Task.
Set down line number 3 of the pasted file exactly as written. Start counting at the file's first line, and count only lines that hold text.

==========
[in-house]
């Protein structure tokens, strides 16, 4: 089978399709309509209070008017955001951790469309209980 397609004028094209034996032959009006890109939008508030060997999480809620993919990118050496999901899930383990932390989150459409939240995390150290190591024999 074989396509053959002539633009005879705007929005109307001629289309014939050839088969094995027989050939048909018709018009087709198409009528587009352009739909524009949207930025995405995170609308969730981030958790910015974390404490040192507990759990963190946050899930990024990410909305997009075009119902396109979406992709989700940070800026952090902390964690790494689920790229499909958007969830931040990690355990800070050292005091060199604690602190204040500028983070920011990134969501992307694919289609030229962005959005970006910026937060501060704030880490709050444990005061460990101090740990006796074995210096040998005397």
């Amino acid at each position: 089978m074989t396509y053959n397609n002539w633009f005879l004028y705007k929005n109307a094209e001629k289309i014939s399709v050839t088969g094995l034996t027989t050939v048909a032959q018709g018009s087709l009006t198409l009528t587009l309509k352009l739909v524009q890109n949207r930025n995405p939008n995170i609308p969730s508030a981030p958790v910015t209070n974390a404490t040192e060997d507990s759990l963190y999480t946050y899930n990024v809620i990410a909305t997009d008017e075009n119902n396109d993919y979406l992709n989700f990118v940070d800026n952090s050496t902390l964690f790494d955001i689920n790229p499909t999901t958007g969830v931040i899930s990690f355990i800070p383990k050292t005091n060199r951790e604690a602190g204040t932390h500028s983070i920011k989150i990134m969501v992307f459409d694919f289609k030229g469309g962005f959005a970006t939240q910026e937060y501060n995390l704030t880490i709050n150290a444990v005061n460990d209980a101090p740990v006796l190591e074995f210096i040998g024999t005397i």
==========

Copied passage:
């Amino acid at each position: 089978m074989t396509y053959n397609n002539w633009f005879l004028y705007k929005n109307a094209e001629k289309i014939s399709v050839t088969g094995l034996t027989t050939v048909a032959q018709g018009s087709l009006t198409l009528t587009l309509k352009l739909v524009q890109n949207r930025n995405p939008n995170i609308p969730s508030a981030p958790v910015t209070n974390a404490t040192e060997d507990s759990l963190y999480t946050y899930n990024v809620i990410a909305t997009d008017e075009n119902n396109d993919y979406l992709n989700f990118v940070d800026n952090s050496t902390l964690f790494d955001i689920n790229p499909t999901t958007g969830v931040i899930s990690f355990i800070p383990k050292t005091n060199r951790e604690a602190g204040t932390h500028s983070i920011k989150i990134m969501v992307f459409d694919f289609k030229g469309g962005f959005a970006t939240q910026e937060y501060n995390l704030t880490i709050n150290a444990v005061n460990d209980a101090p740990v006796l190591e074995f210096i040998g024999t005397i």